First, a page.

1 Peter 5 New American Bible (Revised Edition) (NABRE)

Chapter 5

Advice to Presbyters.[a] So I exhort the presbyters[b] among you, as a fellow presbyter and witness to the sufferings of Christ and one who has a share in the glory to be revealed. Tend the flock of God in your midst, [overseeing] not by constraint but willingly, as God would have it, not for shameful profit but eagerly. Do not lord it over those assigned to you, but be examples to the flock. And when the chief Shepherd is revealed, you will receive the unfading crown of glory.[c]

Advice to the Community.[d] Likewise, you younger members,[e] be subject to the presbyters. And all of you, clothe yourselves with humility in your dealings with one another, for:

“God opposes the proud
    but bestows favor on the humble.”

So humble yourselves under the mighty hand of God, that he may exalt you in due time. Cast all your worries upon him because he cares for you.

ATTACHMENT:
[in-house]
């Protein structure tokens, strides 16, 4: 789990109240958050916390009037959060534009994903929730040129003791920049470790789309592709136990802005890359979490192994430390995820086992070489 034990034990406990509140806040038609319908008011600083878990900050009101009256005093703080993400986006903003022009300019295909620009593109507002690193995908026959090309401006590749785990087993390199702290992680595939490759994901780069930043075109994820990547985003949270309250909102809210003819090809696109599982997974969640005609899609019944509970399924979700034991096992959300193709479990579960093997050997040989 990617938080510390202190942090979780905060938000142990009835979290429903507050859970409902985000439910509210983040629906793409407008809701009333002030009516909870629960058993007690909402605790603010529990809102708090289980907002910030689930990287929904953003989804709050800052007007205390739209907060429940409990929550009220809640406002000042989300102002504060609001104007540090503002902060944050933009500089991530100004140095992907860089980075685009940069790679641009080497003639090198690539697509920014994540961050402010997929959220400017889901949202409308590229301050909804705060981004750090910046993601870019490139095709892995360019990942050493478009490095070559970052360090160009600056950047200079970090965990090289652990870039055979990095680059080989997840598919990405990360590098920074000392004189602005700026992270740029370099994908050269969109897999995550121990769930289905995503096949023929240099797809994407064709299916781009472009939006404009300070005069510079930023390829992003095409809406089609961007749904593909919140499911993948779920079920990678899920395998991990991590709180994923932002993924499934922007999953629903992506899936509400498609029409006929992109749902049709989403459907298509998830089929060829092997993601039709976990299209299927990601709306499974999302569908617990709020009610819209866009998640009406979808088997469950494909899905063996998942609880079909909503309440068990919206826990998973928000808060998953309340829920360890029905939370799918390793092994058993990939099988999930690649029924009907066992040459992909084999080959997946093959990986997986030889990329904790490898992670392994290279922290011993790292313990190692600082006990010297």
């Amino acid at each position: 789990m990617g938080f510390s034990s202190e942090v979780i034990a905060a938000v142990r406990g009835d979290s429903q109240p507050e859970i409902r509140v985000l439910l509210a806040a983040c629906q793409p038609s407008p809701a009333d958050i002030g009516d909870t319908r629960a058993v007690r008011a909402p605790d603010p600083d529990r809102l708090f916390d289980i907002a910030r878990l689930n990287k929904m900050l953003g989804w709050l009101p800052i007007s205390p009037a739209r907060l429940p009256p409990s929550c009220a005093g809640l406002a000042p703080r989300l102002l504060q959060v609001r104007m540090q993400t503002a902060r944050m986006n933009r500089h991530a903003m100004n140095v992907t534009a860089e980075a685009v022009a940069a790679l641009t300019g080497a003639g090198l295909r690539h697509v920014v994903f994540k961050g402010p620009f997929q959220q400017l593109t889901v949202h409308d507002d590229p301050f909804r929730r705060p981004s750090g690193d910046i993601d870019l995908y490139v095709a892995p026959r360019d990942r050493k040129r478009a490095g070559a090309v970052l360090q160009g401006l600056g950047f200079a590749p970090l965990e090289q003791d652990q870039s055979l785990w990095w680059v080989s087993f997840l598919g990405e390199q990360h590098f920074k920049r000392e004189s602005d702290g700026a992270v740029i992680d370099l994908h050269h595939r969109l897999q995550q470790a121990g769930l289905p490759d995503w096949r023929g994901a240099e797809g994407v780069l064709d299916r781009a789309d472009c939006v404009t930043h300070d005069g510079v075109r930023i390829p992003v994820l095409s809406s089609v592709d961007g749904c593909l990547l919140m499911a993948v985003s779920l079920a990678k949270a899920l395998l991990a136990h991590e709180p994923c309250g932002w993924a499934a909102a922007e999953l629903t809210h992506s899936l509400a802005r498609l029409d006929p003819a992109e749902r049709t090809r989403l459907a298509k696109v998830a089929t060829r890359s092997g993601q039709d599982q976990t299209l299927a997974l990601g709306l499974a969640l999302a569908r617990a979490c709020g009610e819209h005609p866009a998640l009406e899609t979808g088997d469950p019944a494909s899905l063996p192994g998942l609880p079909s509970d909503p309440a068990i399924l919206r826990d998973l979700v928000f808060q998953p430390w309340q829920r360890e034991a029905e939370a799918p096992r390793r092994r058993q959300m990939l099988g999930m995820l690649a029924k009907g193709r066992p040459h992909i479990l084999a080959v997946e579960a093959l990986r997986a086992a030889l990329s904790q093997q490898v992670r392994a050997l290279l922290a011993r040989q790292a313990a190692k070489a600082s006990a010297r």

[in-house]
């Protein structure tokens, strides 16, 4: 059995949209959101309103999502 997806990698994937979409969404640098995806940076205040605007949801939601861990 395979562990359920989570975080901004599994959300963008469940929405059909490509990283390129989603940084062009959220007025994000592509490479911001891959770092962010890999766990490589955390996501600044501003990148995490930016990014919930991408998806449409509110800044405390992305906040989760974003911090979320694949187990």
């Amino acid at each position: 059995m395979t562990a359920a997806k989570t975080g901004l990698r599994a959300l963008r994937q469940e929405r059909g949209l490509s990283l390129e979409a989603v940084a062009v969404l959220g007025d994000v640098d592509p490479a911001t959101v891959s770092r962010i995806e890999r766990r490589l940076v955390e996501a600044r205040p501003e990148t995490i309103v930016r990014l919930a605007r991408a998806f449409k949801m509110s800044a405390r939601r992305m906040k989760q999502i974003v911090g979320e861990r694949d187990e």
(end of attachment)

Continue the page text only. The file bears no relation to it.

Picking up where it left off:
Be sober and vigilant. Your opponent the devil is prowling around like a roaring lion looking for [someone] to devour. Resist him, steadfast in faith, knowing that your fellow believers throughout the world undergo the same sufferings. 10 The God of all grace who called you to his eternal glory through Christ [Jesus] will himself restore, confirm, strengthen, and establish you after you have suffered a little. 11 To him be dominion forever. Amen.

V. Conclusion

12 I write you this briefly through Silvanus,[f] whom I consider a faithful brother, exhorting you and testifying that this is the true grace of God. Remain firm in it. 13 The chosen one[g] at Babylon sends you greeting, as does Mark, my son. 14 Greet one another with a loving kiss. Peace to all of you who are in Christ.

Footnotes:

  1. 5:1–4 In imitation of Christ, the chief shepherd, those entrusted with a pastoral office are to tend the flock by their care and example.